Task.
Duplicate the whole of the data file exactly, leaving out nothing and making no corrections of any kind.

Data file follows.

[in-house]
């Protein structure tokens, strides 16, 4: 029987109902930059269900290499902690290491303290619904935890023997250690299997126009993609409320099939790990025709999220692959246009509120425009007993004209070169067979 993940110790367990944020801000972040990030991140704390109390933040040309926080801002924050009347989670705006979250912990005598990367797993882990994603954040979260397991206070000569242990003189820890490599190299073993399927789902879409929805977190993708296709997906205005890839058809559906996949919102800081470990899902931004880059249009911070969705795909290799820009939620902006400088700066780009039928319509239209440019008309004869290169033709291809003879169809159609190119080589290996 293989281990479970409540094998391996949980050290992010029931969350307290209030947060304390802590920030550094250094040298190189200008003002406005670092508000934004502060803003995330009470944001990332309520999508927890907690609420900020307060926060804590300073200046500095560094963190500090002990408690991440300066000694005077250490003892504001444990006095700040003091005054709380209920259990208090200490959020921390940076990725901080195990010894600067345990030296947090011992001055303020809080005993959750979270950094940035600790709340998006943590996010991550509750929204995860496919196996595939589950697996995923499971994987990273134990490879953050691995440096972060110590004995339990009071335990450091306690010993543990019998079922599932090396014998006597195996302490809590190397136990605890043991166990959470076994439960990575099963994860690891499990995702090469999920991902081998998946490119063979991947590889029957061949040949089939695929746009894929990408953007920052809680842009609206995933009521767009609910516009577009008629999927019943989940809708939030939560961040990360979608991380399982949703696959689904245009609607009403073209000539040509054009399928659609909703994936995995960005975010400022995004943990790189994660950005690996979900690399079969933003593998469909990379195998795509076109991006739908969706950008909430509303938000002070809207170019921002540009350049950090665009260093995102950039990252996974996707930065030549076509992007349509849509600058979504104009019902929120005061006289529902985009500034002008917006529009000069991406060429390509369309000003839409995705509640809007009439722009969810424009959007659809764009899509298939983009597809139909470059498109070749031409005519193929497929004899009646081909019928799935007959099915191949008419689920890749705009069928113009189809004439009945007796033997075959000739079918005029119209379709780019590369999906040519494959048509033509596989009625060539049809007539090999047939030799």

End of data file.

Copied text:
[in-house]
């Protein structure tokens, strides 16, 4: 029987109902930059269900290499902690290491303290619904935890023997250690299997126009993609409320099939790990025709999220692959246009509120425009007993004209070169067979 993940110790367990944020801000972040990030991140704390109390933040040309926080801002924050009347989670705006979250912990005598990367797993882990994603954040979260397991206070000569242990003189820890490599190299073993399927789902879409929805977190993708296709997906205005890839058809559906996949919102800081470990899902931004880059249009911070969705795909290799820009939620902006400088700066780009039928319509239209440019008309004869290169033709291809003879169809159609190119080589290996 293989281990479970409540094998391996949980050290992010029931969350307290209030947060304390802590920030550094250094040298190189200008003002406005670092508000934004502060803003995330009470944001990332309520999508927890907690609420900020307060926060804590300073200046500095560094963190500090002990408690991440300066000694005077250490003892504001444990006095700040003091005054709380209920259990208090200490959020921390940076990725901080195990010894600067345990030296947090011992001055303020809080005993959750979270950094940035600790709340998006943590996010991550509750929204995860496919196996595939589950697996995923499971994987990273134990490879953050691995440096972060110590004995339990009071335990450091306690010993543990019998079922599932090396014998006597195996302490809590190397136990605890043991166990959470076994439960990575099963994860690891499990995702090469999920991902081998998946490119063979991947590889029957061949040949089939695929746009894929990408953007920052809680842009609206995933009521767009609910516009577009008629999927019943989940809708939030939560961040990360979608991380399982949703696959689904245009609607009403073209000539040509054009399928659609909703994936995995960005975010400022995004943990790189994660950005690996979900690399079969933003593998469909990379195998795509076109991006739908969706950008909430509303938000002070809207170019921002540009350049950090665009260093995102950039990252996974996707930065030549076509992007349509849509600058979504104009019902929120005061006289529902985009500034002008917006529009000069991406060429390509369309000003839409995705509640809007009439722009969810424009959007659809764009899509298939983009597809139909470059498109070749031409005519193929497929004899009646081909019928799935007959099915191949008419689920890749705009069928113009189809004439009945007796033997075959000739079918005029119209379709780019590369999906040519494959048509033509596989009625060539049809007539090999047939030799």